“The overwhelming majority of our state’s prison populations, nearly two-thirds, is Black or Latino. Compared to the segments of our population who are most susceptible to chronic health illnesses like diabetes, high blood pressure, and heart disease, preventing access to healthcare is even more critical than we can imagine,” said Taina Vargas-Edmond of Initiate Justice.

In September 2018, Governor Brown signed AB 2533, authored by Assemblymember Mark Stone (D-Monterey Bay), which raised the poverty threshold for incarcerated people from $1 to $25 per month, allowing people to receive a monthly issue of necessary personal hygiene items and the means to communicate with the courts (writing materials, notary service, etc.). The bill originally sought to exempt people under the poverty line from medical copayments, but this provision was removed before the State Senate passed the bill. This year, Assemblymember Stone introduced AB 45 which eliminates the burden of medical copayments for people seeking care in California prisons.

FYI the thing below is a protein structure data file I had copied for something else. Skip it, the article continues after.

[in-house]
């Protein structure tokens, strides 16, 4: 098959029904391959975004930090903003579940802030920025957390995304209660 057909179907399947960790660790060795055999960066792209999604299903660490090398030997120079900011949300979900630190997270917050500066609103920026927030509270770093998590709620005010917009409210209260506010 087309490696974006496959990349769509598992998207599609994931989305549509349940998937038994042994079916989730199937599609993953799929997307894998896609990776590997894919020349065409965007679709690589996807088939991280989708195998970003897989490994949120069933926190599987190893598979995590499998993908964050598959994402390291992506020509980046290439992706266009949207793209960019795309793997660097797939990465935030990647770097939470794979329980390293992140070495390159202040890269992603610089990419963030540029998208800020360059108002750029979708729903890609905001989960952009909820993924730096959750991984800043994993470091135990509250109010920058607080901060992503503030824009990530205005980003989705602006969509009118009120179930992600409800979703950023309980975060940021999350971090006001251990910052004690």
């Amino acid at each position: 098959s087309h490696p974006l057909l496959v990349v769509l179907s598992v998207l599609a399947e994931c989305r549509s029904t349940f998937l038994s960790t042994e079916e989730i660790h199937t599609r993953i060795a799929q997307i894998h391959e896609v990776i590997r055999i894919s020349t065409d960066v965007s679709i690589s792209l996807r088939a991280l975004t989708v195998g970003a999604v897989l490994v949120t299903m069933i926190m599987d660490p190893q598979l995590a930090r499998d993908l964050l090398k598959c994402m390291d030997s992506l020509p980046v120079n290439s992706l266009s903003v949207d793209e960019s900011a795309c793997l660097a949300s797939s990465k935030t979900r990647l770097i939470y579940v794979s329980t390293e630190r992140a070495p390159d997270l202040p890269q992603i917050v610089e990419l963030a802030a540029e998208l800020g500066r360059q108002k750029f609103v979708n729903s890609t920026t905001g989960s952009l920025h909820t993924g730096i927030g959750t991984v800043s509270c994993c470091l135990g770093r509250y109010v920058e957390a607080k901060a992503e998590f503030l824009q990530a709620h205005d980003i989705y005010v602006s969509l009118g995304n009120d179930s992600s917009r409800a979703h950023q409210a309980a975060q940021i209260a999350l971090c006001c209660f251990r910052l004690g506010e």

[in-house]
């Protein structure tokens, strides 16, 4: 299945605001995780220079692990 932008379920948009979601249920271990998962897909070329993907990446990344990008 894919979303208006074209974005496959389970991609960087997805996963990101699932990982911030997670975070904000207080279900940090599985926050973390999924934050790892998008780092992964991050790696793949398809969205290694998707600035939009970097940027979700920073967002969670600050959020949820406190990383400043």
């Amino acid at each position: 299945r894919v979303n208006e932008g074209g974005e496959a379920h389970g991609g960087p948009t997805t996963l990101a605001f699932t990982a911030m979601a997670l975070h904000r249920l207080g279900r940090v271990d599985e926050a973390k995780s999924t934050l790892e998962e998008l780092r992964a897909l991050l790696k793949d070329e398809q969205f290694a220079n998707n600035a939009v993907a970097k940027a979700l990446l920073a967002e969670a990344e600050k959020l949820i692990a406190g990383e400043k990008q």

“For incarcerated people, a copay is a major barrier to accessing needed health care,” said Phyllida Burlingame, Reproductive Justice and Gender Equity Director of the ACLU of California. “By removing this barrier, AB 45 will be a step toward creating more just health care for people behind bars.”

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About The Author

David Greenwald is the founder, editor, and executive director of the Davis Vanguard. He founded the Vanguard in 2006. David Greenwald moved to Davis in 1996 to attend Graduate School at UC Davis in Political Science. He lives in South Davis with his wife Cecilia Escamilla Greenwald and three children.

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7 thoughts on “Legislation Introduced to Eliminate Copays for People Incarcerated in California Prisons”

  1. Keith O

    I really don’t care about the $5 copay one way or another, but for this article to infer that all prisoners have is the 8 cents an hour income to rely on is false.  Most prisoners have access to banking acoounts in which they either already had money or their families and friends will donate to.

    1. Keith O

      Good idea, then it will also help keep them healthier so they won’t need as much healthcare.

      A win-win.

      If they don’t like it then maybe they will think twice about doing the crime.